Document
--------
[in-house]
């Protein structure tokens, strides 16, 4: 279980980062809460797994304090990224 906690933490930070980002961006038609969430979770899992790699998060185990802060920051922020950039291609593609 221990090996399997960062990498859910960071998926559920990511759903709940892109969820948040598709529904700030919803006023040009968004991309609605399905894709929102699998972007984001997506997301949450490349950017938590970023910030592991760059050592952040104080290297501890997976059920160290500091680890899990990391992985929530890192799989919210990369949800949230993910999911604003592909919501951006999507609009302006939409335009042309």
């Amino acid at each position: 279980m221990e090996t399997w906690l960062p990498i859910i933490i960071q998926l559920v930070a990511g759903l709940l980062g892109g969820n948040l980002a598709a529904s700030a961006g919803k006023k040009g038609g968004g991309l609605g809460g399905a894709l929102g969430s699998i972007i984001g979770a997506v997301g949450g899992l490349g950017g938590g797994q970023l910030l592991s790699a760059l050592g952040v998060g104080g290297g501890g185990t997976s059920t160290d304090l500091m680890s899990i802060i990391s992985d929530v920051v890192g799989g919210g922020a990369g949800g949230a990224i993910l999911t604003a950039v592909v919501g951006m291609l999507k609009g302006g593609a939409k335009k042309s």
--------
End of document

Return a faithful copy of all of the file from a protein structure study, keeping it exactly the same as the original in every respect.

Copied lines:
[in-house]
């Protein structure tokens, strides 16, 4: 279980980062809460797994304090990224 906690933490930070980002961006038609969430979770899992790699998060185990802060920051922020950039291609593609 221990090996399997960062990498859910960071998926559920990511759903709940892109969820948040598709529904700030919803006023040009968004991309609605399905894709929102699998972007984001997506997301949450490349950017938590970023910030592991760059050592952040104080290297501890997976059920160290500091680890899990990391992985929530890192799989919210990369949800949230993910999911604003592909919501951006999507609009302006939409335009042309």
């Amino acid at each position: 279980m221990e090996t399997w906690l960062p990498i859910i933490i960071q998926l559920v930070a990511g759903l709940l980062g892109g969820n948040l980002a598709a529904s700030a961006g919803k006023k040009g038609g968004g991309l609605g809460g399905a894709l929102g969430s699998i972007i984001g979770a997506v997301g949450g899992l490349g950017g938590g797994q970023l910030l592991s790699a760059l050592g952040v998060g104080g290297g501890g185990t997976s059920t160290d304090l500091m680890s899990i802060i990391s992985d929530v920051v890192g799989g919210g922020a990369g949800g949230a990224i993910l999911t604003a950039v592909v919501g951006m291609l999507k609009g302006g593609a939409k335009k042309s």